Asthma is a chronic disease with a significant disease burden, and many patients fail to achieve disease control despite recommended medical therapy. Recent evidence suggests that there may be benefits to the use of the long-acting anticholinergic agent tiotropium in patients with asthma.Methods
We performed a systematic review of the literature to determine the role of tiotropium in management of adult patients with asthma.Results
In six studies, 1773 patients were randomized and 1057 received tiotropium as an intervention. The mean prebronchodilator forced expiratory volume in 1 second was 60.1%. All six studies reported a small but statistically significant improvement in spirometry when using tiotropium as compared with the control. Improvement was reported in patients with both moderate and severe asthma, patients uncontrolled on previous regimens, patients treated with low- to high-dose inhaled corticosteroids regimens, and patients treated with and without long-acting β-agonist therapy. Five studies evaluated clinical outcomes with tiotropium with variable success rates. Although a large randomized trial demonstrated a reduction in the frequency of severe asthma exacerbation with tiotropium, there is insufficient evidence to support the argument that tiotropium therapy leads to improvements in asthma symptom measures, asthma control days, asthma-related quality-of-life-scores, or rescue inhaler use.Conclusions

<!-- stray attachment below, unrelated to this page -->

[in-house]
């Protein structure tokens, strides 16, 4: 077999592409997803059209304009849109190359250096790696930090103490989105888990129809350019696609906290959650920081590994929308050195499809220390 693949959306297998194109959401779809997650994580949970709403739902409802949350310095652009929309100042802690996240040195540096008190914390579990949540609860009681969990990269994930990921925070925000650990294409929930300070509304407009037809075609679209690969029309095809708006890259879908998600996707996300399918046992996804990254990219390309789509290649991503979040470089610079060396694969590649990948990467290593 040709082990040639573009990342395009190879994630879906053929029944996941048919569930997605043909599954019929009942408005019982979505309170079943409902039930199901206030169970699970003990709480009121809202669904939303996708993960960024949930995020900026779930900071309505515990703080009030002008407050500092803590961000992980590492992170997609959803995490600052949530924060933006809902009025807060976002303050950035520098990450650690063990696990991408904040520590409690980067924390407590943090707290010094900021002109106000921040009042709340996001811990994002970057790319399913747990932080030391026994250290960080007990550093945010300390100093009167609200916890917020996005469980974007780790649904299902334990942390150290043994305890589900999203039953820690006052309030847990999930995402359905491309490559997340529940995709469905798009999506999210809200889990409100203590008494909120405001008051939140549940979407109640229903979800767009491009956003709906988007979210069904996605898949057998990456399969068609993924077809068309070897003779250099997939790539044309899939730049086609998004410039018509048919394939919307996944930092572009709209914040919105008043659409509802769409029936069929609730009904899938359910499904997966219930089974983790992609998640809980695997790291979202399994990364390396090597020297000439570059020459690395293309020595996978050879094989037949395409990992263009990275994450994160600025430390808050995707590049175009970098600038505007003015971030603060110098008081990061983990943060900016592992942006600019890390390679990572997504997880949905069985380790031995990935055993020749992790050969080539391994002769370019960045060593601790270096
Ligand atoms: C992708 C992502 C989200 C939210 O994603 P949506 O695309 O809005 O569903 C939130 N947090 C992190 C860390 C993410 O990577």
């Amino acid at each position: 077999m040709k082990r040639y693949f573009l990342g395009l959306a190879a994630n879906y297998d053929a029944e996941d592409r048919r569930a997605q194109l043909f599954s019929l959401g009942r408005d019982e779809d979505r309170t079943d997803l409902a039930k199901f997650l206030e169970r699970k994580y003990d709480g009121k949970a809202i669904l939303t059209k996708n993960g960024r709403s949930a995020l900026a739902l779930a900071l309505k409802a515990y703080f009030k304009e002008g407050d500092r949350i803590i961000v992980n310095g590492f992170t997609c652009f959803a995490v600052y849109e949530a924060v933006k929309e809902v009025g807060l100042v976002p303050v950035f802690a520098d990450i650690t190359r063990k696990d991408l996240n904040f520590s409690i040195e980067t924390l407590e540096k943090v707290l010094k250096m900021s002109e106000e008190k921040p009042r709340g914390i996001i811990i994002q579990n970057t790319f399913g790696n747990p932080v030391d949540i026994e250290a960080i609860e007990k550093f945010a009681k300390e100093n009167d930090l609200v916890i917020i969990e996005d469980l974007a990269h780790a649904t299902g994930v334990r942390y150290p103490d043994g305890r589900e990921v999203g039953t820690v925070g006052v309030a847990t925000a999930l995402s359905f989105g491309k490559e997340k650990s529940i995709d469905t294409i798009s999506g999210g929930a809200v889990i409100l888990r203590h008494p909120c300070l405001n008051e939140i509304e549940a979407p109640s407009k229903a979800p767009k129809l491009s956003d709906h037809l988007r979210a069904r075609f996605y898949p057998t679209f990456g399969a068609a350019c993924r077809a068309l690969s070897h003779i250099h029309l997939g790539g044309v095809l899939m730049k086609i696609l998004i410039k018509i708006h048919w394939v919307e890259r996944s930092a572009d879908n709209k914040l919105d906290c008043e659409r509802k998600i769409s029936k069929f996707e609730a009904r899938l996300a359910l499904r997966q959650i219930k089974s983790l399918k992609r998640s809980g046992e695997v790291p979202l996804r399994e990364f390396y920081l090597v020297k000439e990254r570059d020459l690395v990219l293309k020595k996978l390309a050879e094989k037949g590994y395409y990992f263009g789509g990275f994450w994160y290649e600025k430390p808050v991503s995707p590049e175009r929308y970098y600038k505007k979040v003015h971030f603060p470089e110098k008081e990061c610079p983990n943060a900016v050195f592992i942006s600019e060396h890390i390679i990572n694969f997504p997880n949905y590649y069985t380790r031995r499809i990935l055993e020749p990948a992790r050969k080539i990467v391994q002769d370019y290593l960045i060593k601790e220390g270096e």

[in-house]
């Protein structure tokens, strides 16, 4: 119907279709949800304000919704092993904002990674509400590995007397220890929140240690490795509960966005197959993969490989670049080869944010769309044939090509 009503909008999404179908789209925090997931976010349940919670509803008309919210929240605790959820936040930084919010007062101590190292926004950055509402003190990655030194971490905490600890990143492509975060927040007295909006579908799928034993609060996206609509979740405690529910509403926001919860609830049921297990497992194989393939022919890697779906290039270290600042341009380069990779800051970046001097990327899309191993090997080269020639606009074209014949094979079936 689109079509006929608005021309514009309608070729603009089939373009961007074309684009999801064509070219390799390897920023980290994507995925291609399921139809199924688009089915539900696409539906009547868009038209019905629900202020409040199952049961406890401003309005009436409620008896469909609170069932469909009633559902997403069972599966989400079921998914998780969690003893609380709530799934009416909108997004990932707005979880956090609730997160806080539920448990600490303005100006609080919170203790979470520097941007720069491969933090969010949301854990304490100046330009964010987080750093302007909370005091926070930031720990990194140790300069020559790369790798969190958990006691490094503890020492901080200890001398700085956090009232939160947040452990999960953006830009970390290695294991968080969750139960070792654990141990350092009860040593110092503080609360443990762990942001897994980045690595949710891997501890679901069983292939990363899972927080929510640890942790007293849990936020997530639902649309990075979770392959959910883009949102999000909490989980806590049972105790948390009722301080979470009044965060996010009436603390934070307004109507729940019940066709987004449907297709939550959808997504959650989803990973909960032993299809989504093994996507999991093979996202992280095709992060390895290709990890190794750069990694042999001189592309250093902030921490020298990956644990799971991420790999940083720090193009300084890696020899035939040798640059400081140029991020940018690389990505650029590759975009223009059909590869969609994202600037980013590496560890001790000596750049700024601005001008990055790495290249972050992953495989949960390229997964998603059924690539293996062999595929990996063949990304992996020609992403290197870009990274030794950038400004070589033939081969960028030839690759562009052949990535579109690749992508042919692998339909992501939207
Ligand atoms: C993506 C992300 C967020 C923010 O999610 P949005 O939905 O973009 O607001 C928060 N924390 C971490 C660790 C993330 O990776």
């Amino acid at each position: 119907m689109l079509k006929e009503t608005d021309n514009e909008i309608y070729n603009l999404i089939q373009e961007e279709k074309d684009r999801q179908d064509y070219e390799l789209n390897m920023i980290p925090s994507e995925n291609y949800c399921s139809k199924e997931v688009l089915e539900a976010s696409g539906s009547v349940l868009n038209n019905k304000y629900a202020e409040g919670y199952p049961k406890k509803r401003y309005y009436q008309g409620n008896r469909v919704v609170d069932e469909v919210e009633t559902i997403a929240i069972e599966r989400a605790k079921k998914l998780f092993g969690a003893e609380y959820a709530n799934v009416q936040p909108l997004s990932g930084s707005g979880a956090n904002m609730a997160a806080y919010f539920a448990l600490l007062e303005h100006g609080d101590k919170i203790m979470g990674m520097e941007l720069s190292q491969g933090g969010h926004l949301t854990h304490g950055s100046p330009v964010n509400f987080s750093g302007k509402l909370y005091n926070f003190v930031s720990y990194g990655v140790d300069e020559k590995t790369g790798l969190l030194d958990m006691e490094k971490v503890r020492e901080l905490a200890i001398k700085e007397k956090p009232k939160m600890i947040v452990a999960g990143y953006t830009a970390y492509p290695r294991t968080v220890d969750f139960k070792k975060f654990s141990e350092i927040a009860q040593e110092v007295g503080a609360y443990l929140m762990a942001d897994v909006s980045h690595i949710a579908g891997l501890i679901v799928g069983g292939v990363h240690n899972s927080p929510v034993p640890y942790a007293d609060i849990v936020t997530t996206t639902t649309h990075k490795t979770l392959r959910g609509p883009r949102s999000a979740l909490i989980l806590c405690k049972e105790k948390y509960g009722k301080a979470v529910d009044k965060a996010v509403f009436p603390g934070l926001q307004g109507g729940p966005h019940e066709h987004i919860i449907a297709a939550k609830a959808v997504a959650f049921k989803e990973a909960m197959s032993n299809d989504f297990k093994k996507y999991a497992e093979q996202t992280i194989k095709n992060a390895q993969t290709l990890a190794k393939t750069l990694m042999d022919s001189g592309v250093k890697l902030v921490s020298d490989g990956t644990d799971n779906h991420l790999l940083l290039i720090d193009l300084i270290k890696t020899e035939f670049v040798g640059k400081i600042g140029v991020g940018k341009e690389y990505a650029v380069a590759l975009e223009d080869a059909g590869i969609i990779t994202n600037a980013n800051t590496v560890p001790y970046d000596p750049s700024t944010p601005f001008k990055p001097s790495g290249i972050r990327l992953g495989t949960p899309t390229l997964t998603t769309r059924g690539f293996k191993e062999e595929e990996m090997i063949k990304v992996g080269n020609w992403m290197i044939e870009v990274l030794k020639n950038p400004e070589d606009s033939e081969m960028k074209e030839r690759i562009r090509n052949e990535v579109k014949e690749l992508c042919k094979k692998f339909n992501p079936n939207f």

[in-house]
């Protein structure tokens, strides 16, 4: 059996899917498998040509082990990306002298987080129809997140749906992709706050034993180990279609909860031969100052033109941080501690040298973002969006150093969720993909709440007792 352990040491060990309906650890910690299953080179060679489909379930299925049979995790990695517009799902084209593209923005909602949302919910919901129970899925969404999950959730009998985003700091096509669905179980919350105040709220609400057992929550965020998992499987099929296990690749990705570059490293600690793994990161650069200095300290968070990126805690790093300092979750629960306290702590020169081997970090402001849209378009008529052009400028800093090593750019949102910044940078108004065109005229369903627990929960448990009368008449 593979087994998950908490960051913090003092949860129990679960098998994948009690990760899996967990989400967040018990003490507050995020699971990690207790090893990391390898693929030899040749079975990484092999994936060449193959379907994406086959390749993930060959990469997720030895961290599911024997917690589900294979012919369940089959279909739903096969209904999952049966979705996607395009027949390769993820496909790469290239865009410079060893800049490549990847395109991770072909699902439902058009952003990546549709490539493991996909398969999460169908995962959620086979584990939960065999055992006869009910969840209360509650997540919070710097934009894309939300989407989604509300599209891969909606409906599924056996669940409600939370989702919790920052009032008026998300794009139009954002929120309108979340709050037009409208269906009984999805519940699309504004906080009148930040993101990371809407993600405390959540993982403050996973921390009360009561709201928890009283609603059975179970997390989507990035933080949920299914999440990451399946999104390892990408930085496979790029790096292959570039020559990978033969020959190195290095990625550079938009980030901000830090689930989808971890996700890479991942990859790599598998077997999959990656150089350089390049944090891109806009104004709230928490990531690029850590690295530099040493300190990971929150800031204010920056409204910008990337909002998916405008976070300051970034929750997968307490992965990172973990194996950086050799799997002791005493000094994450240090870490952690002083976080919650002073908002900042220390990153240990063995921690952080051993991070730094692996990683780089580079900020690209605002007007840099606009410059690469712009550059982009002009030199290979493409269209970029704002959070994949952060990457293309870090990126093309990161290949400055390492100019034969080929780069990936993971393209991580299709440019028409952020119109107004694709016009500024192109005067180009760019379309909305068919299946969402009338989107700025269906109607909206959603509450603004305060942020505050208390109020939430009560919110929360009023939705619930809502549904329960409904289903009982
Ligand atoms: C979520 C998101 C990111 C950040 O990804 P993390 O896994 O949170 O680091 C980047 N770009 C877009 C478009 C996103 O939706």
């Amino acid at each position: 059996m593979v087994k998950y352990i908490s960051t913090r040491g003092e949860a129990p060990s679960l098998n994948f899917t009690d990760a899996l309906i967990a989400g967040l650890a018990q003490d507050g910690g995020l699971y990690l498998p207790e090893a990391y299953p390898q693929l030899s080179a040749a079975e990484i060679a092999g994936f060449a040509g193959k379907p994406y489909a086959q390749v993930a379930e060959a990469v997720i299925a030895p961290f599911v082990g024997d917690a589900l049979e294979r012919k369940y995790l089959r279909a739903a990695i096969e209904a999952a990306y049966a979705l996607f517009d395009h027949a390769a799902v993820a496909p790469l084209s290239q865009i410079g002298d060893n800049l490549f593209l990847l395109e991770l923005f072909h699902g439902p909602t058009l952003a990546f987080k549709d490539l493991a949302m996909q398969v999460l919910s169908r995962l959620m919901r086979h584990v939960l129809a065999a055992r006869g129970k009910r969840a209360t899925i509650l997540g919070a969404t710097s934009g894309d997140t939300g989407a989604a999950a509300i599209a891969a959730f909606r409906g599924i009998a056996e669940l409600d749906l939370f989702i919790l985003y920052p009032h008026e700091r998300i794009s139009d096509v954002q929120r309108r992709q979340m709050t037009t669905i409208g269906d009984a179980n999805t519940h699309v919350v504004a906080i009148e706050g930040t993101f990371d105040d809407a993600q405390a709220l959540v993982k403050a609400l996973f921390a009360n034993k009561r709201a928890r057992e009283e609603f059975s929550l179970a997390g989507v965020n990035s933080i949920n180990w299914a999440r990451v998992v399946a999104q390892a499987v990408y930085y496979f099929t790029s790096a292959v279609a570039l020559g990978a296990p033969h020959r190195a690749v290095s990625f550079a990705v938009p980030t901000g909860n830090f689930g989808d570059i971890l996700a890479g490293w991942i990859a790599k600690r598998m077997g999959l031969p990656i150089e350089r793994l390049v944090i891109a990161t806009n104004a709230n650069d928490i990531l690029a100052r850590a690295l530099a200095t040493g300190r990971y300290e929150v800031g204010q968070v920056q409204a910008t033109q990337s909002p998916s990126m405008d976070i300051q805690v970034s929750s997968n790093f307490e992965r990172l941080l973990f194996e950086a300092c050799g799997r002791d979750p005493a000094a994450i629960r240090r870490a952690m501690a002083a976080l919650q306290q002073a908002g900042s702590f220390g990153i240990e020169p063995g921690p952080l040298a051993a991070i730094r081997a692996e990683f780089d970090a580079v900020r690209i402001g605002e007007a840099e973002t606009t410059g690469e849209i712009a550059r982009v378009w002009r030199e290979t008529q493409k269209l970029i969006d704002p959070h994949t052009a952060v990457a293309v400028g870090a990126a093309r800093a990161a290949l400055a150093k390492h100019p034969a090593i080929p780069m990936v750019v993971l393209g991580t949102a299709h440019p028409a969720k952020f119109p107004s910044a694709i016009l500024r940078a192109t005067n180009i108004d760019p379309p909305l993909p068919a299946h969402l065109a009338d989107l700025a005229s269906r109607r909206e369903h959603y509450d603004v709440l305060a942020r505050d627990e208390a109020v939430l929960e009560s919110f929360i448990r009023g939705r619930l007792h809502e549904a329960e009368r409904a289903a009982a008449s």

There is strong evidence supporting improvement in spirometry and asthma exacerbations with tiotropium in patients with moderate and severe asthma; therefore, tiotropium may be an effective intervention in patients with asthma.